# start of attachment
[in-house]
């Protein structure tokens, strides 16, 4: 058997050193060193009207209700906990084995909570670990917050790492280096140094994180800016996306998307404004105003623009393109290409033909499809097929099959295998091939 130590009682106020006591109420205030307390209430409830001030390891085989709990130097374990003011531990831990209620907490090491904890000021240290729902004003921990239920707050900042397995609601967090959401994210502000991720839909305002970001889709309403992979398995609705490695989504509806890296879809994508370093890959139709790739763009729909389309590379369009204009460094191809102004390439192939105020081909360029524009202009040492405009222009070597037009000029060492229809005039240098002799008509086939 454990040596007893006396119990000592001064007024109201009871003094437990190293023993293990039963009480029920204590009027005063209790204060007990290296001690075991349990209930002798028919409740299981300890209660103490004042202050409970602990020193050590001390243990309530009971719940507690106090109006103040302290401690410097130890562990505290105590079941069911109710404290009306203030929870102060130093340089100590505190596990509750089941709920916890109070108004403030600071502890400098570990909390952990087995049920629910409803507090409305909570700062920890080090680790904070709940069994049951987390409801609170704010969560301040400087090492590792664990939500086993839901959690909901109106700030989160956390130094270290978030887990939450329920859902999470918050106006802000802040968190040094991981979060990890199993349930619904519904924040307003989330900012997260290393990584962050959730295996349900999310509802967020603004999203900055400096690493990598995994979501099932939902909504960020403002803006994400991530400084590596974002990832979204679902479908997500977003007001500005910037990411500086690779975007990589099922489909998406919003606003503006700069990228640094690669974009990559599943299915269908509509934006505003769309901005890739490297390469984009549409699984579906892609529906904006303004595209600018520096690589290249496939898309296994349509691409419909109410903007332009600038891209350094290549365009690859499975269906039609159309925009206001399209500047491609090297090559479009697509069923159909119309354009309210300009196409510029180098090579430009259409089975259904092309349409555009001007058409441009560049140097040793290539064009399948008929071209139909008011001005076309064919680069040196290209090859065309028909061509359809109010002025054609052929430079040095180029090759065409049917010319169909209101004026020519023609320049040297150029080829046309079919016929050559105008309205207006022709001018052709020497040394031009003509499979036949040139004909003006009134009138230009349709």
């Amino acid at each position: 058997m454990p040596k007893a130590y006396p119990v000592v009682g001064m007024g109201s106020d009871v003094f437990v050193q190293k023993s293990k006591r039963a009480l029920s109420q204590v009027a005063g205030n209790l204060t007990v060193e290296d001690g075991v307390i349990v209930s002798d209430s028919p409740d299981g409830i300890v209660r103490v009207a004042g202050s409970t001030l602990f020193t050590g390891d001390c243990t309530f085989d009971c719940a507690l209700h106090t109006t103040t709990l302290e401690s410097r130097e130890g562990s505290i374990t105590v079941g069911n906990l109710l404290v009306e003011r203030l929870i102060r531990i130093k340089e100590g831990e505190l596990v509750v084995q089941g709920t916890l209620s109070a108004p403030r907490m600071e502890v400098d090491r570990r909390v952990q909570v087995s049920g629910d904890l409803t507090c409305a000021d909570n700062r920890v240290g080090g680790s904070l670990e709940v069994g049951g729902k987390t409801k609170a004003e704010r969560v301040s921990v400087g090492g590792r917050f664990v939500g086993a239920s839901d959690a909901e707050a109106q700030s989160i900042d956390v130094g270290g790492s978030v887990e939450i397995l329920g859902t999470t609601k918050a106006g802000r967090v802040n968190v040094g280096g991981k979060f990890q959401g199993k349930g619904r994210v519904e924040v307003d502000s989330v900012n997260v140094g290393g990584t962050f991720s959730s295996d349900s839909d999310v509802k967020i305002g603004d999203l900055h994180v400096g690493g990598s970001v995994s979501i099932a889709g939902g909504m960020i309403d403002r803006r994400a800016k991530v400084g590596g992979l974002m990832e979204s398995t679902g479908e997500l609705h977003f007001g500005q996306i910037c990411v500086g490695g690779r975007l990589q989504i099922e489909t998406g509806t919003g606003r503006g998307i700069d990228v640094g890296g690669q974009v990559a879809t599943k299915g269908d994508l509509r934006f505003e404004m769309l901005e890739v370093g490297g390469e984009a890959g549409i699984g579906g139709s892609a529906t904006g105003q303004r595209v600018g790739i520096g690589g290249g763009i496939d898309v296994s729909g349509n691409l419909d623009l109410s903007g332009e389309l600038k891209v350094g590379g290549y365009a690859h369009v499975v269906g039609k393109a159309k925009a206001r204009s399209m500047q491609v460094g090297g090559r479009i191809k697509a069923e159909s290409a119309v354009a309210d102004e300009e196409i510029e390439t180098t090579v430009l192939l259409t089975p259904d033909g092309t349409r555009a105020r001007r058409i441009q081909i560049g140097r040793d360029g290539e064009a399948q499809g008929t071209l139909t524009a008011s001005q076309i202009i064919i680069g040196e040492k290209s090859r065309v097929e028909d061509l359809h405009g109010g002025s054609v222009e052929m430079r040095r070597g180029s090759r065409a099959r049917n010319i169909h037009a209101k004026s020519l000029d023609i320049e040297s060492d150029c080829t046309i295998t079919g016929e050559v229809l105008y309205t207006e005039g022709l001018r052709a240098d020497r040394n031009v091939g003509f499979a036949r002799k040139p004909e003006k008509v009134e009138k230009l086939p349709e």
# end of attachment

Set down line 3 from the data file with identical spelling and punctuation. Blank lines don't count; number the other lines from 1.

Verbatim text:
């Amino acid at each position: 058997m454990p040596k007893a130590y006396p119990v000592v009682g001064m007024g109201s106020d009871v003094f437990v050193q190293k023993s293990k006591r039963a009480l029920s109420q204590v009027a005063g205030n209790l204060t007990v060193e290296d001690g075991v307390i349990v209930s002798d209430s028919p409740d299981g409830i300890v209660r103490v009207a004042g202050s409970t001030l602990f020193t050590g390891d001390c243990t309530f085989d009971c719940a507690l209700h106090t109006t103040t709990l302290e401690s410097r130097e130890g562990s505290i374990t105590v079941g069911n906990l109710l404290v009306e003011r203030l929870i102060r531990i130093k340089e100590g831990e505190l596990v509750v084995q089941g709920t916890l209620s109070a108004p403030r907490m600071e502890v400098d090491r570990r909390v952990q909570v087995s049920g629910d904890l409803t507090c409305a000021d909570n700062r920890v240290g080090g680790s904070l670990e709940v069994g049951g729902k987390t409801k609170a004003e704010r969560v301040s921990v400087g090492g590792r917050f664990v939500g086993a239920s839901d959690a909901e707050a109106q700030s989160i900042d956390v130094g270290g790492s978030v887990e939450i397995l329920g859902t999470t609601k918050a106006g802000r967090v802040n968190v040094g280096g991981k979060f990890q959401g199993k349930g619904r994210v519904e924040v307003d502000s989330v900012n997260v140094g290393g990584t962050f991720s959730s295996d349900s839909d999310v509802k967020i305002g603004d999203l900055h994180v400096g690493g990598s970001v995994s979501i099932a889709g939902g909504m960020i309403d403002r803006r994400a800016k991530v400084g590596g992979l974002m990832e979204s398995t679902g479908e997500l609705h977003f007001g500005q996306i910037c990411v500086g490695g690779r975007l990589q989504i099922e489909t998406g509806t919003g606003r503006g998307i700069d990228v640094g890296g690669q974009v990559a879809t599943k299915g269908d994508l509509r934006f505003e404004m769309l901005e890739v370093g490297g390469e984009a890959g549409i699984g579906g139709s892609a529906t904006g105003q303004r595209v600018g790739i520096g690589g290249g763009i496939d898309v296994s729909g349509n691409l419909d623009l109410s903007g332009e389309l600038k891209v350094g590379g290549y365009a690859h369009v499975v269906g039609k393109a159309k925009a206001r204009s399209m500047q491609v460094g090297g090559r479009i191809k697509a069923e159909s290409a119309v354009a309210d102004e300009e196409i510029e390439t180098t090579v430009l192939l259409t089975p259904d033909g092309t349409r555009a105020r001007r058409i441009q081909i560049g140097r040793d360029g290539e064009a399948q499809g008929t071209l139909t524009a008011s001005q076309i202009i064919i680069g040196e040492k290209s090859r065309v097929e028909d061509l359809h405009g109010g002025s054609v222009e052929m430079r040095r070597g180029s090759r065409a099959r049917n010319i169909h037009a209101k004026s020519l000029d023609i320049e040297s060492d150029c080829t046309i295998t079919g016929e050559v229809l105008y309205t207006e005039g022709l001018r052709a240098d020497r040394n031009v091939g003509f499979a036949r002799k040139p004909e003006k008509v009134e009138k230009l086939p349709e």